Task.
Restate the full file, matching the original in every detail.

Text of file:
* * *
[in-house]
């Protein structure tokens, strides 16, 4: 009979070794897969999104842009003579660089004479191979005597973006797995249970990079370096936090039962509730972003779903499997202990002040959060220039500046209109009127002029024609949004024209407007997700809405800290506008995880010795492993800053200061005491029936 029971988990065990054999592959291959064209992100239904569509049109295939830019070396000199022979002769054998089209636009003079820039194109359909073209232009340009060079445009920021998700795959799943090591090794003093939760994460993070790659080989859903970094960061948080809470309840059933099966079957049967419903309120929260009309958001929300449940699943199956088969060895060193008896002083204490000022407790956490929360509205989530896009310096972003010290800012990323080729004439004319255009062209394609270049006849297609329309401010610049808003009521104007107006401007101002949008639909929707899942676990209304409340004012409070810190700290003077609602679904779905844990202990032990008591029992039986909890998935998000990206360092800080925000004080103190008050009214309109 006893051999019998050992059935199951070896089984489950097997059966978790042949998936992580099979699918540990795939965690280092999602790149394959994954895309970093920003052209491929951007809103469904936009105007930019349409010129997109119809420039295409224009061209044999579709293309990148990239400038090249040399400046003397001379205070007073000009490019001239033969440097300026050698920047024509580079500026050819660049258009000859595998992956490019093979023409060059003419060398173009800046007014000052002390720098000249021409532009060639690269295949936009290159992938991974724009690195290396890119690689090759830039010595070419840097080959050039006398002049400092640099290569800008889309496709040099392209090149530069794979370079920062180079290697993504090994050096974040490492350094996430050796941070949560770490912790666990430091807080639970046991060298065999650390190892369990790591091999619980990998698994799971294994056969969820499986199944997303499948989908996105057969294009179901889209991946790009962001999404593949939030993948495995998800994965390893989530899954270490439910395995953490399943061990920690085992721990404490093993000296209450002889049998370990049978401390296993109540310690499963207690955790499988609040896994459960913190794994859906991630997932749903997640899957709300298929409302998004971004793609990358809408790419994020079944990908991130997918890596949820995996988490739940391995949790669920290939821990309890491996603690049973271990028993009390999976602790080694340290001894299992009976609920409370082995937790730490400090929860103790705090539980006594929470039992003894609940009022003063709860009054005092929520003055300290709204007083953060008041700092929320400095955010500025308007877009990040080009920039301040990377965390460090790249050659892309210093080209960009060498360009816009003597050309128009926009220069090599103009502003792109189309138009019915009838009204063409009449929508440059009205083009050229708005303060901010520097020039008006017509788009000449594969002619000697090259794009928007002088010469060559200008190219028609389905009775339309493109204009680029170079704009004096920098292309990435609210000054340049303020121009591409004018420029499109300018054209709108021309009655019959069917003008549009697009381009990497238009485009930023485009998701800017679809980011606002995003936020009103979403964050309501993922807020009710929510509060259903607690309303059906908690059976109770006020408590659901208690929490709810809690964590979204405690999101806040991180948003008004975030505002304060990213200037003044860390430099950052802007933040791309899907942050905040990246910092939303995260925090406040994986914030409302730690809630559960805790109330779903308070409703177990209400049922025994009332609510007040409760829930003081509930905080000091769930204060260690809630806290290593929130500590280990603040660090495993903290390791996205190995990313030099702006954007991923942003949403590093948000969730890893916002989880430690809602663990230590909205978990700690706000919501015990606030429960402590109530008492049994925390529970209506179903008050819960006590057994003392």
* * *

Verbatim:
[in-house]
């Protein structure tokens, strides 16, 4: 009979070794897969999104842009003579660089004479191979005597973006797995249970990079370096936090039962509730972003779903499997202990002040959060220039500046209109009127002029024609949004024209407007997700809405800290506008995880010795492993800053200061005491029936 029971988990065990054999592959291959064209992100239904569509049109295939830019070396000199022979002769054998089209636009003079820039194109359909073209232009340009060079445009920021998700795959799943090591090794003093939760994460993070790659080989859903970094960061948080809470309840059933099966079957049967419903309120929260009309958001929300449940699943199956088969060895060193008896002083204490000022407790956490929360509205989530896009310096972003010290800012990323080729004439004319255009062209394609270049006849297609329309401010610049808003009521104007107006401007101002949008639909929707899942676990209304409340004012409070810190700290003077609602679904779905844990202990032990008591029992039986909890998935998000990206360092800080925000004080103190008050009214309109 006893051999019998050992059935199951070896089984489950097997059966978790042949998936992580099979699918540990795939965690280092999602790149394959994954895309970093920003052209491929951007809103469904936009105007930019349409010129997109119809420039295409224009061209044999579709293309990148990239400038090249040399400046003397001379205070007073000009490019001239033969440097300026050698920047024509580079500026050819660049258009000859595998992956490019093979023409060059003419060398173009800046007014000052002390720098000249021409532009060639690269295949936009290159992938991974724009690195290396890119690689090759830039010595070419840097080959050039006398002049400092640099290569800008889309496709040099392209090149530069794979370079920062180079290697993504090994050096974040490492350094996430050796941070949560770490912790666990430091807080639970046991060298065999650390190892369990790591091999619980990998698994799971294994056969969820499986199944997303499948989908996105057969294009179901889209991946790009962001999404593949939030993948495995998800994965390893989530899954270490439910395995953490399943061990920690085992721990404490093993000296209450002889049998370990049978401390296993109540310690499963207690955790499988609040896994459960913190794994859906991630997932749903997640899957709300298929409302998004971004793609990358809408790419994020079944990908991130997918890596949820995996988490739940391995949790669920290939821990309890491996603690049973271990028993009390999976602790080694340290001894299992009976609920409370082995937790730490400090929860103790705090539980006594929470039992003894609940009022003063709860009054005092929520003055300290709204007083953060008041700092929320400095955010500025308007877009990040080009920039301040990377965390460090790249050659892309210093080209960009060498360009816009003597050309128009926009220069090599103009502003792109189309138009019915009838009204063409009449929508440059009205083009050229708005303060901010520097020039008006017509788009000449594969002619000697090259794009928007002088010469060559200008190219028609389905009775339309493109204009680029170079704009004096920098292309990435609210000054340049303020121009591409004018420029499109300018054209709108021309009655019959069917003008549009697009381009990497238009485009930023485009998701800017679809980011606002995003936020009103979403964050309501993922807020009710929510509060259903607690309303059906908690059976109770006020408590659901208690929490709810809690964590979204405690999101806040991180948003008004975030505002304060990213200037003044860390430099950052802007933040791309899907942050905040990246910092939303995260925090406040994986914030409302730690809630559960805790109330779903308070409703177990209400049922025994009332609510007040409760829930003081509930905080000091769930204060260690809630806290290593929130500590280990603040660090495993903290390791996205190995990313030099702006954007991923942003949403590093948000969730890893916002989880430690809602663990230590909205978990700690706000919501015990606030429960402590109530008492049994925390529970209506179903008050819960006590057994003392």